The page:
Context: Adrenocortical carcinoma (ACC) is a rare tumor with a very poor prognosis and no effective treatment. ACC is characterized by an increased production of IGF-II and by estrogen receptor (ER)-α up-regulation. Objective: The objective of this study was to define the role played by ERα in 17β-estradiol (E2)- and IGF-II-dependent ACC growth and evaluate whether selective estrogen receptor modulators are effective in controlling ACC growth in vivo. Experimental Design: The human adrenocortical cell line H295R was used as an in vitro model and to generate xenograft tumors in athymic nude mice. Results: In H295R cells IGF-II controlled expression of steroidogenic factor-1 that, in turn, increased aromatase transcription and, consequently, estrogen production, inducing cell proliferation. ERα silencing significantly blocked E2- and IGF-II-dependent cell proliferation. This effect was dependent on the regulation of cyclin D1 expression by ERα, activated in response to both E2 and IGF-II. In fact, IGF-II induced ERα activation by phosphorylating serine 118 and 167. Furthermore, we demonstrated that ERα mediated E2-induced nongenomic signaling that stimulated IGF-I receptor (IGF1R), ERK1/2, and AKT phosphorylation, resulting in a ligand-independent activation of the IGF1R-induced pathway. In addition, E2 potentiated this pathway by up-regulating IGF1R expression as a consequence of increased cAMP-responsive element binding protein activation and binding to IGF1R promoter. The estrogen antagonist, hydroxytamoxifen, the active metabolite of tamoxifen, reduced IGF1R protein levels and both E2- and IGF-II-induced cell proliferation. Moreover, H295R xenograft growth was strongly reduced by tamoxifen. Conclusion: These findings establish a critical role for ERα in E2- and IGF-II-dependent ACC proliferation and provide a rationale for targeting ERα to control the proliferation of ACC.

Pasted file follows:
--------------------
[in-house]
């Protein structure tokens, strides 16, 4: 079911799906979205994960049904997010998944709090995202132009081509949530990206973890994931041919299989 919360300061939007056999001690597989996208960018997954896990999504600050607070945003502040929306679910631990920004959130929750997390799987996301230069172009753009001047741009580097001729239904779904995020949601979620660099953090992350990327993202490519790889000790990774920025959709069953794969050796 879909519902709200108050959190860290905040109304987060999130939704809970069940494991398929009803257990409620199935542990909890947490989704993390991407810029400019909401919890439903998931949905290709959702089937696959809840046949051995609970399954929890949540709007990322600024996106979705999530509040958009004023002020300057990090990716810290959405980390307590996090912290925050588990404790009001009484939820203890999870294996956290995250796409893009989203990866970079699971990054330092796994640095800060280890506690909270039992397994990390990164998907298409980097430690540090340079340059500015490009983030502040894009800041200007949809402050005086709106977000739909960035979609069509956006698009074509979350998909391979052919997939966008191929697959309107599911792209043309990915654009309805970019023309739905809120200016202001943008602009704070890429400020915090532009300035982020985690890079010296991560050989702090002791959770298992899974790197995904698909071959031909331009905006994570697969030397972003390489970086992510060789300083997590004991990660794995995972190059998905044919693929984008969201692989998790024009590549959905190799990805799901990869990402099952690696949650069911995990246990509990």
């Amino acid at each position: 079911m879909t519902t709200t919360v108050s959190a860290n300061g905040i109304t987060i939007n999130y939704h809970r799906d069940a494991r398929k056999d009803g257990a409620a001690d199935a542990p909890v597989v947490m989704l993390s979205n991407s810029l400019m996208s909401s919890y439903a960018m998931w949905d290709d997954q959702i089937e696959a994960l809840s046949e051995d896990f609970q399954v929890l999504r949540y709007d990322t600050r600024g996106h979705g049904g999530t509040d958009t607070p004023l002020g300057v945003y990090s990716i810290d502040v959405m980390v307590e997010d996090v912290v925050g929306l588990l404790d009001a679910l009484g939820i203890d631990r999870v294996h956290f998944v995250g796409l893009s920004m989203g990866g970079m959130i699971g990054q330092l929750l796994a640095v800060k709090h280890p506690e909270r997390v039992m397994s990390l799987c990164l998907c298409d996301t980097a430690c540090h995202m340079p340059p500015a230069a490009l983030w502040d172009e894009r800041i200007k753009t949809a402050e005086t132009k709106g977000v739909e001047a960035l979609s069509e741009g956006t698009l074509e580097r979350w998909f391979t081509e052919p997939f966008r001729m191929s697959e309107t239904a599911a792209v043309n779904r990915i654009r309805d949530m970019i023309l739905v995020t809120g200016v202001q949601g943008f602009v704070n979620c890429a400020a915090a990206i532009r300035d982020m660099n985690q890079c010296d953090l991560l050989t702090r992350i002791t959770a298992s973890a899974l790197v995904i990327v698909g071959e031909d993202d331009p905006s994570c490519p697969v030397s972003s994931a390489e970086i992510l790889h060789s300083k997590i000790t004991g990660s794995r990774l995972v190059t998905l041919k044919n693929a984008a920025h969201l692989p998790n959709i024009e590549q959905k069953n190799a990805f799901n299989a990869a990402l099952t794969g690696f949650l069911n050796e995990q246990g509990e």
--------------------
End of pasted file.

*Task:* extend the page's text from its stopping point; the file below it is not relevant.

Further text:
ASJC Scopus subject areas
- Endocrinology, Diabetes and Metabolism
- Clinical Biochemistry
- Biochemistry, medical